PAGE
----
Bengal Cat, the Perfect Combination of Wild and Domestic
As of 2010, the International Cat Association reported that with 6369 registered cats, Bengal cats were the most registered, and their popularity continues to rise. The physical appearance of a Bengal cat resembles that of their wild counterparts and the traits of a typical family cat.
The Bengal is the perfect cat for feline lovers looking for an exotic cat that comes in small size and without the danger posed by a wild cat. This cat comes in a marbled or spotted multi-colored coat.
The Bengal’s ability to form friendship with dogs is one of the traits that make them attractive. Depending on the dog's behavior around a Bengal, they can create long-lasting friendships.
The Origin of Bengal Cats
The Bengal breed is a hybrid of an Asian leopard cat and a domestic cat.
Dr. Willard Centerwall started breeding domestic cats with Asian leopard cats in the 1960s and 70s in order to study their genetics.
He discovered they were immune to Feline Leukemia. He hoped that the discovery would be used in humans with weakened immune systems.
When he became sick, he gave his kittens to Jean Sudgen Mill, who promoted the new breed, and the international cat association accepted the breed for championship status in 1991.
Bengal cats are the only domesticated cats that have the rosette markings. They are often associated with brown spots, but they also come in different colors, marbles, and markings.
They can be ticked, red, spotted, brown, black, and clouded. There are Bengals unique cats who resemble leopards.
The body of Bengal cats ranges from medium to large but not as large as that of the biggest domestic cat breed. Her torso is long but not foreign and oriental.
Her masculinity, especially among male Bengals, is one of her distinguishing features. Bengal bone structure is firm and sturdy.
They appear in sea mink tabby, brown tabby, seal silver mink tabby, seal sepia tabby, black silver tabby, seal silver lynx point, seal silver sepia tabby and seal lynx point.
Her tail is of medium length, has a rounded tip and tapered at the end.
The cat’s ears range from medium to small, fairly short, rounded tops, and broad at the base. They are located on the side as much as the top of the head.
Legs and Paws
The legs are of medium length and slightly longer at the back. The feet are round, large, and have protruding knuckles.
Lifespan and Health
Bengals typically live for about 12 to 16 years.
Responsible breeders make a point of avoiding genetic disorders and health complications; however, it is essential to be aware of the conditions associated with Bengals.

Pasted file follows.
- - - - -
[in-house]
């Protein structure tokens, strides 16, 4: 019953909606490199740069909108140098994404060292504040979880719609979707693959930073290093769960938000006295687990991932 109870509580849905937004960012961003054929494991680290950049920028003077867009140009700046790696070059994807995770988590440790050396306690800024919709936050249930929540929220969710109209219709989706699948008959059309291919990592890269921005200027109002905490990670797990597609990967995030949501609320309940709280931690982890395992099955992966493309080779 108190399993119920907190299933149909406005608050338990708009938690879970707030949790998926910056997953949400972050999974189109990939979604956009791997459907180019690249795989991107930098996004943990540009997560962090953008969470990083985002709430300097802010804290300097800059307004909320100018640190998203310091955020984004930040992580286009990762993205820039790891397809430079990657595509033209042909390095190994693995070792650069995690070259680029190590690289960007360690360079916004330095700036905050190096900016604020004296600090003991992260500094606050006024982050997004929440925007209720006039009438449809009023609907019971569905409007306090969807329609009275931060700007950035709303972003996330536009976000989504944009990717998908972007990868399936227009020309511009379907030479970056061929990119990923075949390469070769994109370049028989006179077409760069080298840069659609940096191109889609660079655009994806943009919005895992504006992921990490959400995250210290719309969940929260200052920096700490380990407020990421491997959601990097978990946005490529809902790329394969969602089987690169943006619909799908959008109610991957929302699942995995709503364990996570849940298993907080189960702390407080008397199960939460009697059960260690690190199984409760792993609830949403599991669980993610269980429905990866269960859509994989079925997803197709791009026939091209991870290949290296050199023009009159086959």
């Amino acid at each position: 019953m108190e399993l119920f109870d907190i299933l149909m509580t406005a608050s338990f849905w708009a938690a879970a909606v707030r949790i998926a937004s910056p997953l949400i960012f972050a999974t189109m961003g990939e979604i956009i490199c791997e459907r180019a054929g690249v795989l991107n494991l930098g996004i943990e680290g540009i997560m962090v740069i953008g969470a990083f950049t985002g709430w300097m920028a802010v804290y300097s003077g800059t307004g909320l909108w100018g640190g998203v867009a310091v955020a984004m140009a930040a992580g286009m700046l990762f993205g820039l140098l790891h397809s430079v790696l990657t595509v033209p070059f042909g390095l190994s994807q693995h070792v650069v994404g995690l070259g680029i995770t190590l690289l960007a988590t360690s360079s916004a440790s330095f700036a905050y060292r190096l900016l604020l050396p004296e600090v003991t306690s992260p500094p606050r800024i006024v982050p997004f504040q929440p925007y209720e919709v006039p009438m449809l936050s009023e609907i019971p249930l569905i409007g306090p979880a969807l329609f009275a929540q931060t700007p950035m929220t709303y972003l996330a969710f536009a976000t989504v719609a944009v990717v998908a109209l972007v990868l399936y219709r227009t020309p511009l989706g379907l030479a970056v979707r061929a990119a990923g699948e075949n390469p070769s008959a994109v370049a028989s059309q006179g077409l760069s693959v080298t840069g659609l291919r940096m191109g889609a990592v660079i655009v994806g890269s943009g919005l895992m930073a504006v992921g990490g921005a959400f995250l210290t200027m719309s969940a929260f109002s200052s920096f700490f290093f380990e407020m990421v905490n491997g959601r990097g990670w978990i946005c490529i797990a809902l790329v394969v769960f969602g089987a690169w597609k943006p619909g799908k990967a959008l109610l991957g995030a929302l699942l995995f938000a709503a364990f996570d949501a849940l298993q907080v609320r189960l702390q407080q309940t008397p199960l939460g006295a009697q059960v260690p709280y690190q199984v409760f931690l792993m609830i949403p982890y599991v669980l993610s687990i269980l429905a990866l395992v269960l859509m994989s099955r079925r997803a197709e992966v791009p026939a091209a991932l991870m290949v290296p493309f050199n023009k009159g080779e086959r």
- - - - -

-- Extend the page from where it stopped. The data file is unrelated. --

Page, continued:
They may suffer from flat-chested syndrome and distal neuropathy. Still, the good news is, these conditions usually resolve on their own as the cat ages.
They may also develop patellar luxation, hip dysplasia, progressive retinal atrophy, and hypertrophic cardiomyopathy as they mature.
They are fun-loving, adventurous cats who require a lot of interaction and attention from their owners. They will do just about everything to get your attention.
They also enjoy hiding stuff, so ensure that you keep your items out of their reach, or you will spend hours looking for your shoes or favorite jewelry.
Bengals have a strong predatory nature owing to their genetic composition. They will hunt down small animals, so ensure that you keep hamsters, bunnies, mice, and other small pets out of her reach.
Prepare yourself to wake up to a dead bird or mouse occasionally.
These cats are amusing to live with, especially if you are an active person. They are talkative, attentive, and very confident. They enjoy playing games and would often take part in the game of fetch.
When bored, they may resolve to fun activities like plucking CDs out of DVD players, switching lights on and off, or even fishing seals.
The intelligence of Bengal cats is seen in their ability to learn tricks fast, and the ability to come up with ways to entertain themselves in a dull environment. They enjoy learning new behaviors.
They are also nimble and athletic. This is why Bengal cats enjoy climbing; they tend to go for the highest point. It is therefore quite crucial that you provide them with window parches and tall trees to climb.
The Water Loving Cat
Bengal's great love for water is something one should consider before bringing a Bengal cat home. Do not be surprised if your cat decides to join you in the shower or tub.
Their love for water is attributed to their ancestors who were great fishers and hunters. Please pay close attention to your Bengal. They might be tempted to go swimming in the pool.
Make sure you also keep the toilet's lid down.
Caring and Grooming
Taking care of a Bengal is quite straightforward. They rarely require baths. Her coat requires a weekly combing to get rid of dead hair and spread skin oils.
To prevent periodontal disease, ensure that you brush her teeth, if possible, on a daily basis.
Remove any eye discharge by wiping the corners of her eyes using a damp and soft cloth. Further, clean the ears using a soft cloth or a cotton ball containing an equal ratio of warm water and cider vinegar
Keeping your Bengal indoors helps her avoid diseases spread by other cats and dogs and also protects her from accidental risks, like being hit by a car.
However, ensure that your Bengal has ample space to play, jump, and climb. A Bengal's nails should also be trimmed often, and the litter box kept clean
The Family Friendly Cat
Bengal cats are ideal for families with friendly dogs and children. They will keep your children entertained and occupied by playing and learning tricks.
Bengals will also enjoy the attention they receive from your children. Children match the Bengal’s energy and curiosity.
Bengals are certainly not lap cats. They are action-oriented and require owners who can match their energy; people who understand their domestic and feral nature.